Since Denmark closed its borders on March 14th, Danish residents  have officially been advised not to cross the border into Sweden unless it is “strictly necessary”, even if the latest advice from the foreign ministry is that they do not need to quarantine. 
 
When Denmark opened the border to tourists from the Nordic countries on June 18th, it left every county in Sweden apart from Västerbotten off its list of “open regions”, meaning the travel advisory for Danes still applies to Skåne. 
 
The updated guidelines on July 4th expanded the list of Swedish “open regions” to Blekinge and Kronoberg. 
 
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But crossing the Øresund Bridge and driving out to southeastern Skåne been part of Kirsten and her husband's weekly ritual since they bought the house 15 years ago, and it's easy to see why they would be reluctant to leave the house and its beautiful garden untended. 
 
“I have to take care of my kitchen garden and my greenhouse,” she says pointing to an area — fenced in to keep out deer and wild boar — which is brimming with strawberries, rocket and unusual varieties of cabbage. 
 
“It would be two or three times as expensive to buy a home in Denmark,” she adds. “We come here all year round, so it's not just a summer house for us.”
 
For most of the lockdown period, no one really seemed to mind that Danes were visiting their holiday houses in Skåne and Småland. It was only when the lockdown was being slowly lifted that the sentiment suddenly changed. 
 
“They changed the rhetoric when one Sunday it took two hours to pass the bridge. And we were in that queue. And suddenly all hell broke loose in Denmark and everything was on the news and in the newspapers and companies had to send out new regulation warnings to their employees,” she says.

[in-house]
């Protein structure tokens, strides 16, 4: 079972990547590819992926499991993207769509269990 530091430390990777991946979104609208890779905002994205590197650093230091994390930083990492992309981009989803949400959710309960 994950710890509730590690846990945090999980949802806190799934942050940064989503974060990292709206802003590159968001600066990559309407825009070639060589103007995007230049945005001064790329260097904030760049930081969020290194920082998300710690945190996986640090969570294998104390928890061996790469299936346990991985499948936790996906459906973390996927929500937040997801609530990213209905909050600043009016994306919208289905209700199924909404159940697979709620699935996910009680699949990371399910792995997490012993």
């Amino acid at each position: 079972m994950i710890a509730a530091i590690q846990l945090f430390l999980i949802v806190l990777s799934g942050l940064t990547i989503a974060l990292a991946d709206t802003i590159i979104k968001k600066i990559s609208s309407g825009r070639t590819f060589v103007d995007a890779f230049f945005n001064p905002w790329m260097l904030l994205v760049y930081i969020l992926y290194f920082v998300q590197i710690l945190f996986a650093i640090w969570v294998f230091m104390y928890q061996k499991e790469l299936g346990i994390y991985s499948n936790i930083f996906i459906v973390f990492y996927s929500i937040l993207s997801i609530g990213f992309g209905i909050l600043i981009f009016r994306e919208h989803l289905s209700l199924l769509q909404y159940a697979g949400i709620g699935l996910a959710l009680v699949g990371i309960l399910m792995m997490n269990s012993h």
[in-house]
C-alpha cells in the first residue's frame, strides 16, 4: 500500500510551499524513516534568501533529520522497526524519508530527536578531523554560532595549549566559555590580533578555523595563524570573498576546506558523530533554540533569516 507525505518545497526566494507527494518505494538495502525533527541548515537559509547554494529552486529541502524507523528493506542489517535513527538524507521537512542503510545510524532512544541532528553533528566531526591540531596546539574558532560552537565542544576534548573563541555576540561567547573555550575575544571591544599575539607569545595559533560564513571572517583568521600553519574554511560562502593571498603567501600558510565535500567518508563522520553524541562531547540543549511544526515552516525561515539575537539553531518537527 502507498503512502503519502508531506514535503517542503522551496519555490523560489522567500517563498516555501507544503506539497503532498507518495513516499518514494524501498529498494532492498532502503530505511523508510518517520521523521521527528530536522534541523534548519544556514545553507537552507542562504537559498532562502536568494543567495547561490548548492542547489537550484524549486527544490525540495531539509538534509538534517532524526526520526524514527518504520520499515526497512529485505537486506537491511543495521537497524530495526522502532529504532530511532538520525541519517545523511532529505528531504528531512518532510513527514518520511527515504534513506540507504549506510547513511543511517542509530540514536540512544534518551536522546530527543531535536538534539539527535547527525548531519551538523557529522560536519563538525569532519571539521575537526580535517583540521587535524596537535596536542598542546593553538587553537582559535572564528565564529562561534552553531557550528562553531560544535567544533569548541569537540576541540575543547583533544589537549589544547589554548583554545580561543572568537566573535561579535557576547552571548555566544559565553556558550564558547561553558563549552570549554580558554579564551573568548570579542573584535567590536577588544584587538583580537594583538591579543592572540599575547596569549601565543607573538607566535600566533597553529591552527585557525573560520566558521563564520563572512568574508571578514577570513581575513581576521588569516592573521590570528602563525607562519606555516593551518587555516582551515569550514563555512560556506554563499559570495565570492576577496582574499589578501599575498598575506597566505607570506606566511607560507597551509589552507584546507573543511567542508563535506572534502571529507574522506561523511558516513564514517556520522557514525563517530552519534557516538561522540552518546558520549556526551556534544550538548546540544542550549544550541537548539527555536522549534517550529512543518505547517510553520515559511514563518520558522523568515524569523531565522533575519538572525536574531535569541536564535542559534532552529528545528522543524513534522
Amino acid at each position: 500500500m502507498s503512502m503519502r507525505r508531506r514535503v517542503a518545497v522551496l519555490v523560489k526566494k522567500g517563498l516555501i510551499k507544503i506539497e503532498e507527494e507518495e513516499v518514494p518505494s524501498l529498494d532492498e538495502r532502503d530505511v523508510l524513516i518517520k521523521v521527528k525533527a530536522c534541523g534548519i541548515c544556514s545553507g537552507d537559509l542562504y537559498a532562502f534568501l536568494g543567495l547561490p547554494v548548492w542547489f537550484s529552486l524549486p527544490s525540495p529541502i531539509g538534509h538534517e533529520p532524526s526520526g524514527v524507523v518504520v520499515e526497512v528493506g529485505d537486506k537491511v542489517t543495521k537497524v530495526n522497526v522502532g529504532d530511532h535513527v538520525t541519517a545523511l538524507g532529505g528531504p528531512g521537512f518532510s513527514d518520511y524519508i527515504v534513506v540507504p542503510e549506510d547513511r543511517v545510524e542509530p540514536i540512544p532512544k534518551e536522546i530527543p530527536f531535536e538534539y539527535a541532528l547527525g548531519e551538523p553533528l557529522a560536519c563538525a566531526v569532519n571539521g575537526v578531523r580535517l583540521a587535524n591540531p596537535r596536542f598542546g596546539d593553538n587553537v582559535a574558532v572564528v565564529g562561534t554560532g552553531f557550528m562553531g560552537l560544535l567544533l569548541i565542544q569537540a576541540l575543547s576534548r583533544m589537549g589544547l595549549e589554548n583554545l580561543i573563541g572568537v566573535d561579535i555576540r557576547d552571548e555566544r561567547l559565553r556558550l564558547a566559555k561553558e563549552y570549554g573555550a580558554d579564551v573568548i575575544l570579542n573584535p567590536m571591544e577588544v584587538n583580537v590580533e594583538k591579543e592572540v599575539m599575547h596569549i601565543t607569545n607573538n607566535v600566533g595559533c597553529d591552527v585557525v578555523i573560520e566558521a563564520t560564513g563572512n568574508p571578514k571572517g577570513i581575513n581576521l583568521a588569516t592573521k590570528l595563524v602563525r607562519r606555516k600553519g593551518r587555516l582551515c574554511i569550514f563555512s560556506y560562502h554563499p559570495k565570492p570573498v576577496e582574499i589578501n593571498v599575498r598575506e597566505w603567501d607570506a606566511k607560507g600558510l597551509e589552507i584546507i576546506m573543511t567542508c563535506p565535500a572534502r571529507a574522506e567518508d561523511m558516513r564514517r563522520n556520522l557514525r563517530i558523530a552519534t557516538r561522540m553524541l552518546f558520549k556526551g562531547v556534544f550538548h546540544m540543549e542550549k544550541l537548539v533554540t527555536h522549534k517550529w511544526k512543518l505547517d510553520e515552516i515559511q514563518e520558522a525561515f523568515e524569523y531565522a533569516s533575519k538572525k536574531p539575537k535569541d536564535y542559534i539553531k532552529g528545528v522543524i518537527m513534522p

“But before that, there was no problem. And we still see a lot of Danish cars on the streets and we know other Danes who also have chosen not to follow the regulations.” 
 
 
The couple nonetheless mostly kept their weekly trips secret. 
 
“I didn't tell anyone in the beginning,” she explains. “We have a doctor in the family that that could lose their job if they do not follow the recommendations.” 
 
She doesn't think that the flurry of newspaper article about Danes flouting the government's advice has had any impact on the number of Danes she sees crossing the bridge and back over the weekend. 
 
But some people have clearly stopped. At the nearby port of Ystad, Mia and Rune are taking the ferry to holiday in Bornholm rather than visiting their summer house near the Swedish city of Kalmar, as they have decided to follow the Danish government's recommendations.
 
“I have to follow the orders from Denmark, of course, but I think it's kind of funny that I can go to Bornholm, but I cannot go to my summer house in Sweden which is out in the countryside,” she said. 
 
“It's a little silly,” her husband adds. “If we can go the other way, they should be able to go our way as well.”
 
But Kerstin suspects that many of the cars she sees leaving Copenhagen on Fridays are not simply using Sweden as a bridge to cross over into Bornholm. 
 
“And if they are all going to Bornholm, some of them are taking a big detour because they head straight off on the road to Stockholm!” she laughs.